• Shawn Dell Joyce artist

What its like to participate in a plein air competition...

Many of you ask me about competing professionally and how to get into the plein air circuit of events. Here's a blog to get you going, or give you more info if that's all you want.


Just starting out...

If you think you. may be ready for a plein air event, start small. It's better to be a big fish in a small pond than to be over your head the first few times you do it. Try a small community event first, then branch out to a larger one. I have organized all types of these events, and participated in ones offered by other organizations as well.


Types of events-

  • Plein Air Paint Out-is usually just a group of artists painting, with an exhibit attached to it. No awards or competition (although some may offer these). Look for one that is local to you, and organized by an arts center or organization, and costs under $50 to enter. Join local organizations to find out about these. In my area, Tarpon Springs offers a yearly event, and Pastel Society of Tampa Bay offers one in the spring.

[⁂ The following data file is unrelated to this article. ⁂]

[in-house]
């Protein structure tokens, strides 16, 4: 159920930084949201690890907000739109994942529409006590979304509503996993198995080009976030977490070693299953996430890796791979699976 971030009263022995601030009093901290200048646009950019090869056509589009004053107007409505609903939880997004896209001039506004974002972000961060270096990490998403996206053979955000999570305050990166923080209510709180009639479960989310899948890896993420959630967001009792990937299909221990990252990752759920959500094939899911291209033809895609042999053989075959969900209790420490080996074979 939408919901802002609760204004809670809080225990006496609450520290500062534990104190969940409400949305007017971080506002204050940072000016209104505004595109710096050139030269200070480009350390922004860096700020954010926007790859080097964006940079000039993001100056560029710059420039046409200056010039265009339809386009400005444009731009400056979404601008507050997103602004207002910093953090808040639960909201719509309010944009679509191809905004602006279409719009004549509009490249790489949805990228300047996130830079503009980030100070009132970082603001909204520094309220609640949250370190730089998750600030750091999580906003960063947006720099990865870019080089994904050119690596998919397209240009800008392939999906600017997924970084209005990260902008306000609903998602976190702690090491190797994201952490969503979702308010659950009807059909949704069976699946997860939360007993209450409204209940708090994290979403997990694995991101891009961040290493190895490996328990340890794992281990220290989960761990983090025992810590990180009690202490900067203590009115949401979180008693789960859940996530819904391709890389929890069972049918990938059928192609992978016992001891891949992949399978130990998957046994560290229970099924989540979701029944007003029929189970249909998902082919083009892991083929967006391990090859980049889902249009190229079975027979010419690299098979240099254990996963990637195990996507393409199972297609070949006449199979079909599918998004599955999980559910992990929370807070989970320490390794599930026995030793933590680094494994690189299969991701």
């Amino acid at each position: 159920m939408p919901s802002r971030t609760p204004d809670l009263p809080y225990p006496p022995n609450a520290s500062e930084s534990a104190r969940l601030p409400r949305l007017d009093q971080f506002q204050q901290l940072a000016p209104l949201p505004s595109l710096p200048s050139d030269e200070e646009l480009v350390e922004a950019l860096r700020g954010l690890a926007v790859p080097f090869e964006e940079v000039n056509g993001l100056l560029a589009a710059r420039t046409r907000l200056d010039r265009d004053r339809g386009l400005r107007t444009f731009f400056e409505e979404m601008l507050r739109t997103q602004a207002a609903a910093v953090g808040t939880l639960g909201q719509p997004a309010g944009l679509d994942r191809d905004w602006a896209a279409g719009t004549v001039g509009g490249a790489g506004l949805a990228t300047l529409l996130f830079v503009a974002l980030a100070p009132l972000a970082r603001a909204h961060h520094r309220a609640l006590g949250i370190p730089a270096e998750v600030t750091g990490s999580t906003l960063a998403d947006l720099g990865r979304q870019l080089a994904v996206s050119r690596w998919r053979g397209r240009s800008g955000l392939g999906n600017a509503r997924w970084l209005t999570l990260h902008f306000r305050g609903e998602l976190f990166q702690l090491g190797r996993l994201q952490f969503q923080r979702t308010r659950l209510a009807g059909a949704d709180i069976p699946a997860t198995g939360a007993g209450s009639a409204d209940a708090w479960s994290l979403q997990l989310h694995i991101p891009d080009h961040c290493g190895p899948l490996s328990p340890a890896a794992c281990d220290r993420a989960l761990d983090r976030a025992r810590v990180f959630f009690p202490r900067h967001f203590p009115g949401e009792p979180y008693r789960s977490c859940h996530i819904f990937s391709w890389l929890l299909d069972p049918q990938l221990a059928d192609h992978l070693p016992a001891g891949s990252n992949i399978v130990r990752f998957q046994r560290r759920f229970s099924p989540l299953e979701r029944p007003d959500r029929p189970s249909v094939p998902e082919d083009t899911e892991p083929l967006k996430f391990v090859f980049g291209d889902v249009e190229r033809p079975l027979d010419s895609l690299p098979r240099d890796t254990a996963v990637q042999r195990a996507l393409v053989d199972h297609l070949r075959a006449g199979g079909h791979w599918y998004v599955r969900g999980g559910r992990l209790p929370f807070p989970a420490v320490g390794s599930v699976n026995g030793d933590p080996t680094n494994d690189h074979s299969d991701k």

• Plein Air Competition-usually offers prizes and a week-long painting event that is juried (highly competitive) and costs around $50 to enter. There will often be a form you must fill out online and digitally submit your work. Closest one to me is Light Chasers in Sarasota usually in March or April. You can find out about these here: https://www.outdoorpainter.com/ultimate-guide-submission/

  • Quick Draw-usually a 2-3 hour event where you are expected to paint a particular place, frame it, and turn it in within a set timeframe. These events usually have prizes and are part of a larger plein air competition. They are an entry point if you want to get juried into the competition in the future. Many people attend the Lighthouse Quick Draw in Tequesta, FL to try to attract the eye of the jurors for the following year. These events are great practice and get you accustomed to working quickly, which helps build your plein air skill all around.

I just finished a week of painting in the New Smyrna Beach Plein Air Paint Out which was a juried event, with no awards or competition. This event is very well established and organized, and many artists return yearly because sales are so high. For professionals, you need sales to cover expenses (still paying rent back home plus travel expenses!) either through sales or awards.